Speaking of Sen Marco Rubio...
Posted by David Shorr
Now that Marco Rubio has kicked off his 2016 bid by discoursing with GQ about our planet's, er, genesis and getting better acquainted with Republicans in Iowa,* this seems like a good time to look back at Sen. Rubio's big foreign policy speech at Brookings last April. I have to admit, it really is better than most of what the Republicans offered this cycle. But then, scoring a high grade on that curve is nothing to brag about; Republicans in 2012 were really low-achievers when it comes to foreign policy substance.
I was interested to see Rubio talk about President Obama's efforts to get other international players to help in addressing shared challenges. Together with Nina Hachigian, I've been highlighting this push as a significant driver of current policy. Nina and I sketched what we call the "Responsibility Doctrine" in the September issue of Foreign Service Journal (a fuller exposition will appear in the next Washington Quarterly). So Marco Rubio distinguished himself by refraining from the worst caricatures of Obama foreign policy and engaging with its real substance (sort of).
Actually, Rubio begins by setting aside his differences with Obama and drawing on Bob Kagan's World America Made for a bipartisan case for American international leadership and against turning inward. Back when Kagan's argument appeared in New Republic article form, I wrote a post here at DA saying that Bob was indeed offering the outline of a bipartisan consensus, but that more bridgebuilding was probably still needed from the Republican side. Rubio's speech showed the same blindspot: the need for America to obtain -- rather than presume or demand -- the support of other nations.
As a rhetorical device, Rubio runs through the arguments he's had repeatedly with those who think America should step back, for a change, and let others deal with the world's problems. After explaining that there isn't a candidate to take our place as a global leader, Rubio addresses the idea of greater sharing of responsibility, which is worth quoting at length:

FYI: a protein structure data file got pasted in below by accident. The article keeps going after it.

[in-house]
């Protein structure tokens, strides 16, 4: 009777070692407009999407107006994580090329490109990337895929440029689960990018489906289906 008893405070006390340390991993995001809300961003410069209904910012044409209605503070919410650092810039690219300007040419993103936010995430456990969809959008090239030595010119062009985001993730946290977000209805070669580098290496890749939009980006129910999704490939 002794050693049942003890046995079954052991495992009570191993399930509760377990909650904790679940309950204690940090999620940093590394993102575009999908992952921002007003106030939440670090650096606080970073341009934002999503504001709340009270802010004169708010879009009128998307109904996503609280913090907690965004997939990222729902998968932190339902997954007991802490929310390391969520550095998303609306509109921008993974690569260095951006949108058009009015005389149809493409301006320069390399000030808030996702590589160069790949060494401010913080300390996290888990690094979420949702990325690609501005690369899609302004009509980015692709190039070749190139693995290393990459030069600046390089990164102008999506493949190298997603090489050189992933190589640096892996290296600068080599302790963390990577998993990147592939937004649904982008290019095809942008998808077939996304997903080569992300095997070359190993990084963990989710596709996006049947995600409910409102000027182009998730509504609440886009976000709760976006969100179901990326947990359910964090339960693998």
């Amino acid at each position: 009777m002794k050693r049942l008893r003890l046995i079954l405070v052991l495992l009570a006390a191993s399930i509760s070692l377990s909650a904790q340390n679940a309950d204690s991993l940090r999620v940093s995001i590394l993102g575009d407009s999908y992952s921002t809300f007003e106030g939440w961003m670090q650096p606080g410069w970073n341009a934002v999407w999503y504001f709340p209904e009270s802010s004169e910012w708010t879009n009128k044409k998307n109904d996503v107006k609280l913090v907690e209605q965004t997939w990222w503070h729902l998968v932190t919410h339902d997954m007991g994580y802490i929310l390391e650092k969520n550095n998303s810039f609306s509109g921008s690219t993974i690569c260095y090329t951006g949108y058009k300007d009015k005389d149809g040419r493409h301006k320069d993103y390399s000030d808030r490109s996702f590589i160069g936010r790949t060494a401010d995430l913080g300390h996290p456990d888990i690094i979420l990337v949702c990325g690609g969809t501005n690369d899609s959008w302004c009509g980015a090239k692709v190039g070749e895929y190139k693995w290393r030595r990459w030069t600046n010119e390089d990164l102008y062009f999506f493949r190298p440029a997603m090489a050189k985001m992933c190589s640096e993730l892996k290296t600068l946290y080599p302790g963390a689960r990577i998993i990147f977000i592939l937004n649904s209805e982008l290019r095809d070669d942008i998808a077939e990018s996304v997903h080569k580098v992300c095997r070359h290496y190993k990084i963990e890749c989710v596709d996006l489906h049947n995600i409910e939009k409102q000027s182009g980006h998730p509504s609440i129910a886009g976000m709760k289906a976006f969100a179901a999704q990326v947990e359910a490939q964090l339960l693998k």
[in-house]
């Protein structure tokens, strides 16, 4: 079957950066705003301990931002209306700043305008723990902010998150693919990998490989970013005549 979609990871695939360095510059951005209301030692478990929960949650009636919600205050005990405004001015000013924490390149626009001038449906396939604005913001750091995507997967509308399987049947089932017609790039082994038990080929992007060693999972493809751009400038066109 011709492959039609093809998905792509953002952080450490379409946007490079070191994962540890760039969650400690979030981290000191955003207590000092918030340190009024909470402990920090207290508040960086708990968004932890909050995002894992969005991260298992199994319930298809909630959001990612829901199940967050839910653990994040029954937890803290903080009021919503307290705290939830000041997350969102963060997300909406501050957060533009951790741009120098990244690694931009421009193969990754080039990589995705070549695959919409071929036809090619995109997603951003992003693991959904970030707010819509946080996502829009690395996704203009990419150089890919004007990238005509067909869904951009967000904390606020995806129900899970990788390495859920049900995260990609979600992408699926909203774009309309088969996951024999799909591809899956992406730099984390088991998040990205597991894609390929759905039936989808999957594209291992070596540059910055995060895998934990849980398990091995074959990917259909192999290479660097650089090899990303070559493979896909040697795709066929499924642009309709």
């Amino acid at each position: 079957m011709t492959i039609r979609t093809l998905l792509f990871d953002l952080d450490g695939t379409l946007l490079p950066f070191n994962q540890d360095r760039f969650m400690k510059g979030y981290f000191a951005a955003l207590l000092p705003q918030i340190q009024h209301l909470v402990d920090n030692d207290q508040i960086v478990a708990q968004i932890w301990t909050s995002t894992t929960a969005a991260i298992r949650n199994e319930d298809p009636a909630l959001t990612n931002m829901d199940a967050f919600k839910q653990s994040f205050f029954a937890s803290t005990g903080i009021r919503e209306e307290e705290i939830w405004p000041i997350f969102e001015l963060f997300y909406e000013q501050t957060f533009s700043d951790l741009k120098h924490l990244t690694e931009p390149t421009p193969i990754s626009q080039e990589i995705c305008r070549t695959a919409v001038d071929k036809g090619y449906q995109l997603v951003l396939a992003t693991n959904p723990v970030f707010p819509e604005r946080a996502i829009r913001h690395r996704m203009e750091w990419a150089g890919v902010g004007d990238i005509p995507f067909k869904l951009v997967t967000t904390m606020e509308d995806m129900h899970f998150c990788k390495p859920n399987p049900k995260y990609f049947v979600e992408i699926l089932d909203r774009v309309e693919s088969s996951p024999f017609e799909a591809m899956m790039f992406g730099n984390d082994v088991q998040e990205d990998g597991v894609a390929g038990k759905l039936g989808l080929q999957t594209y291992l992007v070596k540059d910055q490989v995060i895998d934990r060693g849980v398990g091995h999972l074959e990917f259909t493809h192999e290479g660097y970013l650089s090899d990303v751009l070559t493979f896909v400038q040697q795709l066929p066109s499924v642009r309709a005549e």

Finally, I'll be asked, if we still have to lead, can’t we at least be equal partners with someone else? In fact, shouldn’t we rely on other nations to carry more of the burden? After all, we all know that they resent us telling them what to do, right?
In this new century, more than ever before, America should work with our capable allies in finding solutions to global problems. Not because America has gotten weaker, but because our partners have grown stronger. It's worth pointing out, by the way that is not a new idea for us. Our greatest successes have always occurred in partnership with other like-minded nations. America has acted unilaterally in the past - and I believe it should continue to do so in the future -- when necessity requires. But our preferred option since the U.S. became a global leader has been to work with others to achieve our goals.
So yes, global problems do require international coalitions. On that point this administration is correct. But effective international coalitions don't form themselves. They need to be instigated and led, and more often than not, they can only be instigated and led by us. And that is what this administration doesn't understand. Yes, there are more countries able and willing to join efforts to meet the global challenges of our time. But experience has proven that American leadership is almost always indispensable to its success.
By my reading, the speech is simply a more sophisticated version of the same lame critique Republicans have tried to make for the last four years. There is an entire genre of statements about "what this administration (or president) doesn't understand" that in fact describe the administration's exact approach. Heck, sometimes Obama's critics have cribbed fully detailed policy prescriptions from what he was already doing. This administration is well aware that most coalitions need to be instigated and/or led by the United States. One of President Obama's most impressive successes, as Nina and I argue, has been to spread responsibility for that leadership -- or at least contributions to the common effort -- more widely.
So let me paraphrase. This is what Sen. Rubio doesn't understand. The real challenge for foreign policy is to somehow induce countries to join efforts when they are less than willing. It isn't only America's allies or the like-minded whose help we need. Economic sanctions and diplomatic pressure on Iran would be impossible without the support of China and Russia (and oh by the way, American allies like Japan and Korea are too dependent on Iranian energy imports to halt them completely).
From what we hear, Republicans are busy these days taking stock of the rethinking they need in order to regain credibility. I offer the above thoughts for that agenda.
*As a patriotic former Iowa caucus-goer, I would never suggest that it's too early for presidential apirants to start working retail in Iowa. In fact, there's no such thing as "too early."
Photo: Gage Skidmore